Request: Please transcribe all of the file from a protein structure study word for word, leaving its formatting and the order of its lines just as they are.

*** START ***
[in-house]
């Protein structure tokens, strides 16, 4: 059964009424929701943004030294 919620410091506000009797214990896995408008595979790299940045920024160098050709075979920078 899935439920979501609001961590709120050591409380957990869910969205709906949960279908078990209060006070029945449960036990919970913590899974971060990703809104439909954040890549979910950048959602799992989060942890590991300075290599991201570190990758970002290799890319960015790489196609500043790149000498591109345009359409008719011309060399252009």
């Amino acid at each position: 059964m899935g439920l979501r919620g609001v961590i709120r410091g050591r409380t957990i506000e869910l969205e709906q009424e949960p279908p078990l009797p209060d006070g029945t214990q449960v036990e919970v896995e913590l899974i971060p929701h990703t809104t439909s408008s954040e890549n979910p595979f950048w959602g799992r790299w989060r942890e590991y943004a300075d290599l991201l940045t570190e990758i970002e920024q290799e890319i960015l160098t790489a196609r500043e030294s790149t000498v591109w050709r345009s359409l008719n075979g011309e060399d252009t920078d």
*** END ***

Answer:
[in-house]
């Protein structure tokens, strides 16, 4: 059964009424929701943004030294 919620410091506000009797214990896995408008595979790299940045920024160098050709075979920078 899935439920979501609001961590709120050591409380957990869910969205709906949960279908078990209060006070029945449960036990919970913590899974971060990703809104439909954040890549979910950048959602799992989060942890590991300075290599991201570190990758970002290799890319960015790489196609500043790149000498591109345009359409008719011309060399252009």
């Amino acid at each position: 059964m899935g439920l979501r919620g609001v961590i709120r410091g050591r409380t957990i506000e869910l969205e709906q009424e949960p279908p078990l009797p209060d006070g029945t214990q449960v036990e919970v896995e913590l899974i971060p929701h990703t809104t439909s408008s954040e890549n979910p595979f950048w959602g799992r790299w989060r942890e590991y943004a300075d290599l991201l940045t570190e990758i970002e920024q290799e890319i960015l160098t790489a196609r500043e030294s790149t000498v591109w050709r345009s359409l008719n075979g011309e060399d252009t920078d």